Country(ish) Mouse Waxes Lyrical
Tuesday, 18th November 2014
Today, as on Friday, CM is in the grip of the terrible plague that is nasopharyngitis. Yes, CM has a cold. Obviously, I am dealing with this by being very brave, having taken to the sofa and built a small but functioning nest of tissues, Olbas Oil, lemsip pills and coffee, and am hardly moaning about it at all, and not only because the only person at home is a dog who doesn't care so long as the kibble gets doled out on time.
That said, there is only so long a person can spend sniffling and looking at Facebook before sick-day insanity sets right in, so a task was needed. One that was productive, but also low-energy, and that could be staggered between coughing fits. Enter - the Official Autumn Rewaxing of the Jacket.
I love my wax jacket. There, I have said it out loud. It's a proper one, bought from a feed merchants as a gift one Christmas from the CM Parentals. Since then, it's seen some hard service. It's been worn for diving into hedges to retrieve naughty spaniels and shoving through brambly woodlands out beating. It's been laid over barbed wire fences so that people can climb over without being spiked. It's had innumerable sets of paw prints plastered up and down it, had the pockets stuffed with all manner of nauseating dog treats, balls, dummies, leads and poo-bags (both full and empty). It's had a puppy in the poacher's pocket (to see if he'd fit - he did) as well as sticks, Mars Bars, and even a dead pigeon (cold game retrieving). It's got battle scars. I like to imagine it looking askance at the sort of pristine, neat, clean wax jackets you sometimes see taking the Tube. It is a Very Fine Coat.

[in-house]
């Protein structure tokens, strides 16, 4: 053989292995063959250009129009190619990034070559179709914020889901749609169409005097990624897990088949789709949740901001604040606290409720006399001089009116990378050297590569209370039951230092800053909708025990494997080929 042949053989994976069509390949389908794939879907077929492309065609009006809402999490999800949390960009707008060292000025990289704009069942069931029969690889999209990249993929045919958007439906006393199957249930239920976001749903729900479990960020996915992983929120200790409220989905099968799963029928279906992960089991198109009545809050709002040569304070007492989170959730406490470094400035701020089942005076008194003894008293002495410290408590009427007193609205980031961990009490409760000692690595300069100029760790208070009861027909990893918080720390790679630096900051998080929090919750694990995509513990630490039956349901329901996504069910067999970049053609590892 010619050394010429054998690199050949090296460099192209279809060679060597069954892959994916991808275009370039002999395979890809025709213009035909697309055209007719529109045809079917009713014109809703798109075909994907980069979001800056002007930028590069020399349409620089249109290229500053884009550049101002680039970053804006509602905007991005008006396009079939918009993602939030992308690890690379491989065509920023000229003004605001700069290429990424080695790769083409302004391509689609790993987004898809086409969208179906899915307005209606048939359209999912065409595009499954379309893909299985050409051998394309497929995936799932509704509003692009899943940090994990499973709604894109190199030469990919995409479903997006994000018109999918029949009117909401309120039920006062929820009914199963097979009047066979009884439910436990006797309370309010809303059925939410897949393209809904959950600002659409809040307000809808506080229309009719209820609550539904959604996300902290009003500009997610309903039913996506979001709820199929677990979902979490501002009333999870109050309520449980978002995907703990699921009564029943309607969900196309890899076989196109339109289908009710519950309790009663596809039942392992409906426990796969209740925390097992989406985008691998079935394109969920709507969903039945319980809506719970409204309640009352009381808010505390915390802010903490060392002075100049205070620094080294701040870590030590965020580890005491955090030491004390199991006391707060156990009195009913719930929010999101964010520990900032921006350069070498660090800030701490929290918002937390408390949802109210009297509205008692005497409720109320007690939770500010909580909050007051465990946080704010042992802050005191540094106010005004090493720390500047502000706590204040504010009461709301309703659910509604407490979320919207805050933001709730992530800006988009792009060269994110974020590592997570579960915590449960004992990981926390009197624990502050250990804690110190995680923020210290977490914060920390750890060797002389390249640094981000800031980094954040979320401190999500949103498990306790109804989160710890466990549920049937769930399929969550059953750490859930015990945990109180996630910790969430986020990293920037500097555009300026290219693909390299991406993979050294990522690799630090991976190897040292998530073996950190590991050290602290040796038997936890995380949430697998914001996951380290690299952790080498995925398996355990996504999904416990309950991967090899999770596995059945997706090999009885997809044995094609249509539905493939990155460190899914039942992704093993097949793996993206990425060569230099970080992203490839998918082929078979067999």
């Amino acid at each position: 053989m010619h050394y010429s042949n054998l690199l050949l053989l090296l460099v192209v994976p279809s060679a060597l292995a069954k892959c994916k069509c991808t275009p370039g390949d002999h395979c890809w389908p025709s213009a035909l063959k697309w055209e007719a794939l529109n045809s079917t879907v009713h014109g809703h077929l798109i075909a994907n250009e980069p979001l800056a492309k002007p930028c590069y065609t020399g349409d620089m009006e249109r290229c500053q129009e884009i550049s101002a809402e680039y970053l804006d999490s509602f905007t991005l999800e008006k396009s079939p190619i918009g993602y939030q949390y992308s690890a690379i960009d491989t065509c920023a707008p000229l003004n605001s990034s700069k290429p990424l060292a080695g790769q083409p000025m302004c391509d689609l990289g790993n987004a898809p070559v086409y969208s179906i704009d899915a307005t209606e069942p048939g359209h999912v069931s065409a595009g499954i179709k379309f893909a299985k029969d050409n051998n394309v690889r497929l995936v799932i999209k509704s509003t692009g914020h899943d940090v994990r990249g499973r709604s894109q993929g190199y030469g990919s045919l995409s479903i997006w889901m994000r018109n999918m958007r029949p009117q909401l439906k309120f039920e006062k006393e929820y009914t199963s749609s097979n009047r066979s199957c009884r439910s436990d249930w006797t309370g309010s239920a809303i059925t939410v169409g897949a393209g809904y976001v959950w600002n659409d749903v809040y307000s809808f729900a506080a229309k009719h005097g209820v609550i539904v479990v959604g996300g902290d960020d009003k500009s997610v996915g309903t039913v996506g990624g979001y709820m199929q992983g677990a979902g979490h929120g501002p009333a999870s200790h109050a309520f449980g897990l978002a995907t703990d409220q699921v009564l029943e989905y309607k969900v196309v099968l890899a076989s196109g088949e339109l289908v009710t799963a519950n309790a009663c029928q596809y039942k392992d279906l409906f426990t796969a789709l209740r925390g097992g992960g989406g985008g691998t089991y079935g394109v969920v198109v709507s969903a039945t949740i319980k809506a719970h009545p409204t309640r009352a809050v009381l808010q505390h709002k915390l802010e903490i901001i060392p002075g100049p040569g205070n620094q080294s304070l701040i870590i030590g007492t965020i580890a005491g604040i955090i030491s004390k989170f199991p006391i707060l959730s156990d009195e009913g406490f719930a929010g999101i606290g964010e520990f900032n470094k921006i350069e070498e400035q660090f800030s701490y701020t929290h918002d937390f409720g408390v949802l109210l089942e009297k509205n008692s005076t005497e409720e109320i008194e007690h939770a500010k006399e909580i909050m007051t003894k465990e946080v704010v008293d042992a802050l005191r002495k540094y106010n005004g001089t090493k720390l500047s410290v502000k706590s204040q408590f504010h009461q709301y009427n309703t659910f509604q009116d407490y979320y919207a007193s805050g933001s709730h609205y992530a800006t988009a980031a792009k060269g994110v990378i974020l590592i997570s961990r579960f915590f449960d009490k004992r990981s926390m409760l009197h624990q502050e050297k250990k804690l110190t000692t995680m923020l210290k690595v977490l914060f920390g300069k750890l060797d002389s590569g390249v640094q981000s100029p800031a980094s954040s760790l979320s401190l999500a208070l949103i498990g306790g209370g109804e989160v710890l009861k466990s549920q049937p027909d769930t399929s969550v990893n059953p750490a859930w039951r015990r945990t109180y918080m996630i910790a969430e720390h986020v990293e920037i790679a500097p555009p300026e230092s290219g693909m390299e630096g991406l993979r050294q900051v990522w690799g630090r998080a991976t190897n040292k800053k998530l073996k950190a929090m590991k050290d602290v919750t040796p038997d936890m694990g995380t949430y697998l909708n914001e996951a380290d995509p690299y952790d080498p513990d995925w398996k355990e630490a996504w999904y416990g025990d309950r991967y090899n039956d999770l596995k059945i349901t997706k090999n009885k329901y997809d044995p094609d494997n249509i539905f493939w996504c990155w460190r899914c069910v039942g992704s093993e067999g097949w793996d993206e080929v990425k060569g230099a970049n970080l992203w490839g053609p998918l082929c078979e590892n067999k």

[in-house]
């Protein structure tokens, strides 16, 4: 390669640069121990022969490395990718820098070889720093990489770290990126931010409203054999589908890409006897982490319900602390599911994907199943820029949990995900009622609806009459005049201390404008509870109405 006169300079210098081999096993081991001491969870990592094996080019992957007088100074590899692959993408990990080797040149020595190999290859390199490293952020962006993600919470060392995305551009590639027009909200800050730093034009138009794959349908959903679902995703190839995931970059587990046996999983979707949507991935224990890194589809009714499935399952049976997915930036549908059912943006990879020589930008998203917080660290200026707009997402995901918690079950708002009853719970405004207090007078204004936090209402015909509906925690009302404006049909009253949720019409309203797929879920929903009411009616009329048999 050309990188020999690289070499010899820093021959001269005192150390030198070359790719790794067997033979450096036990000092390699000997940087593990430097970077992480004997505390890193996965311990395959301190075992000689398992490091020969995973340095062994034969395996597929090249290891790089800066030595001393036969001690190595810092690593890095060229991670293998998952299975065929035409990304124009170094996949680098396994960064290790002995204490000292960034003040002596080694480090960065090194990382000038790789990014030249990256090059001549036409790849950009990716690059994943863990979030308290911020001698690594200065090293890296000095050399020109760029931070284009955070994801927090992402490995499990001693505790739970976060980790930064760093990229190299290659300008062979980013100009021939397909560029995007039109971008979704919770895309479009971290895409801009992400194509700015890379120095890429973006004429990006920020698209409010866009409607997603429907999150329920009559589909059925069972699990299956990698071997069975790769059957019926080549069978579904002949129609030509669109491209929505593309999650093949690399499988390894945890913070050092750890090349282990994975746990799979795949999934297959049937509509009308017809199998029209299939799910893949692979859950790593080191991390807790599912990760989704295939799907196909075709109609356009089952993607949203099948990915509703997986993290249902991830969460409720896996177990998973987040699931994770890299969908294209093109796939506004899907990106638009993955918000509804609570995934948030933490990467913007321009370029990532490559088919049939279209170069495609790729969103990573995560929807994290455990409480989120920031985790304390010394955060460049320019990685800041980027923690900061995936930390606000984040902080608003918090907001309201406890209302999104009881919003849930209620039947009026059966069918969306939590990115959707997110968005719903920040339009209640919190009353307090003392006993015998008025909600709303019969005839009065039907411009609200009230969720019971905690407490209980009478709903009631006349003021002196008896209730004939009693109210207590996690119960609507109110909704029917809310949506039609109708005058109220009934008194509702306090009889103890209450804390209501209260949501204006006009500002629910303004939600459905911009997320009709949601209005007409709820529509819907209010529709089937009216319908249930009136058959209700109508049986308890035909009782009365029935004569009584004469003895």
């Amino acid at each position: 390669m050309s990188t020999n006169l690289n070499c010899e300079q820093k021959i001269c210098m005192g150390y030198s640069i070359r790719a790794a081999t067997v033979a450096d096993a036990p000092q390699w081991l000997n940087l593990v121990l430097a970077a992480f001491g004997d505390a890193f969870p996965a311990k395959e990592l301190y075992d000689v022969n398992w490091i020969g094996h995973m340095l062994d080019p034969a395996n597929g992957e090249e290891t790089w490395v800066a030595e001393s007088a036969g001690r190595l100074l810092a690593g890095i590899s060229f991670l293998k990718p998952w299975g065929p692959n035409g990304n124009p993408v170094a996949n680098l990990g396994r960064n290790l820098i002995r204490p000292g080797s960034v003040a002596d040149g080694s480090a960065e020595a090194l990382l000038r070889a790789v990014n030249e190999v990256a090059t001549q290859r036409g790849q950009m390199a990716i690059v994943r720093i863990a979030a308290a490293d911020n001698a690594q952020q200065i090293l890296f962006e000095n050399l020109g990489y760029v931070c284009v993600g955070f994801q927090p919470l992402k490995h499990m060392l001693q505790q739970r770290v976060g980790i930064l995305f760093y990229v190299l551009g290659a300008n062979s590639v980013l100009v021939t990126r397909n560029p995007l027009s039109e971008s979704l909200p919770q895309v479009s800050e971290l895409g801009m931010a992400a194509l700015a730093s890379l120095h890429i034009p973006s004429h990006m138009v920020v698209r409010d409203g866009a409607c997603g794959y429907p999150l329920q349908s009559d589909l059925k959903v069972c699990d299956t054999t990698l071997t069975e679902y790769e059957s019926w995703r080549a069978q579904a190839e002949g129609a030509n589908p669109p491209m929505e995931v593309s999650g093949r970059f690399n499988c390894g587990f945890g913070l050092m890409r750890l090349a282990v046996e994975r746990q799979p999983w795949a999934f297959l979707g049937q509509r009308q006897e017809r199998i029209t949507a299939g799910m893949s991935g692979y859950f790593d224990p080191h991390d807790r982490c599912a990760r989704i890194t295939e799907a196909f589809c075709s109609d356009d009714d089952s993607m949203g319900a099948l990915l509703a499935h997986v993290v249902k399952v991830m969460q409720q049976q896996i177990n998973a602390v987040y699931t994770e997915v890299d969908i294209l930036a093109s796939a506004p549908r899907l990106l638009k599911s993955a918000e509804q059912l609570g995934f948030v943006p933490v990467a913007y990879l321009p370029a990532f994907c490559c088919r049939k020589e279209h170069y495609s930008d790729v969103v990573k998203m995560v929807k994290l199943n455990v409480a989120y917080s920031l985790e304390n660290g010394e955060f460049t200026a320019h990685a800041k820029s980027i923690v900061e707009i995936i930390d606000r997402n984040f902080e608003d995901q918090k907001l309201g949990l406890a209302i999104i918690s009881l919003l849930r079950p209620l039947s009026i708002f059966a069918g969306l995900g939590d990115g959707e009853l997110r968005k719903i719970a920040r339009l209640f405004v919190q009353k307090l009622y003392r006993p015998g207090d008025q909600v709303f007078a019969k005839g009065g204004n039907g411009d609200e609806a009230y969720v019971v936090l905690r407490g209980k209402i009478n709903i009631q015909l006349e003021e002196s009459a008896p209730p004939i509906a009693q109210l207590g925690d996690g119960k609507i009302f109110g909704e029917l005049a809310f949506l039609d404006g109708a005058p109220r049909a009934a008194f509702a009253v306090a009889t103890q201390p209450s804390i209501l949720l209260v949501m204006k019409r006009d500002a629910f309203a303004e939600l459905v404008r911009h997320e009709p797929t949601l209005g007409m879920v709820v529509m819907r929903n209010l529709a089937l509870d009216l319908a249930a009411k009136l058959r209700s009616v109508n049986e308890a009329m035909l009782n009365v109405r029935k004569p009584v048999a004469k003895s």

That said, it does need some TLC. Not of the washing kind, certainly not. Putting your wax jacket in the wash is a quick way to ensure that you will need to buy another wax jacket.
However, as happened every year, being caught in a recent rain storm demonstrated very clearly that the jacket was not repelling water as well as it should, and some of the rips on the sleeve seams were getting beyond a joke. Of course, the good thing about these coats is that you can just buy spare wax fabric and patch them up. Barbour don't make repair kits any more (mostly I think because they sell many more coats for travelling on Tubes now as opposed to for shoving through hedges and they'd much rather you bought a new coat anyway) but you can get the fabric cheap from eBay. You can still buy new tins of thornproof dressing though, which you start by softening up, through standing the tin in a bowl of hot water.
Once the contents of the tin are sufficiently squishy, you can get a cloth and start daubing the stuff onto your coat. The instructions on the tin firmly tell you to work it well in, not just to paint it on (I imagine this instruction being boomed at you, in the manner of an old-school riding instructor). Once you have done this, paying extra attention to the seams and dry patches (there's that riding instructor again), you can gain a 'professional finish' by getting a hairdryer and blowing it over the coat, to remelt the wax and spread it out evenly. Then you hang it up overnight to set, and now your coat is waterproof and ready to be worn for your next hedge-diving episode. Also, your hands will have acquired a light coating of wax too, so you can fill the next ten minutes or so trying to scrape it off. i have to say, once you do get it off your hands are lovely and soft - bonus.
It is one of my favourite Autumn jobs.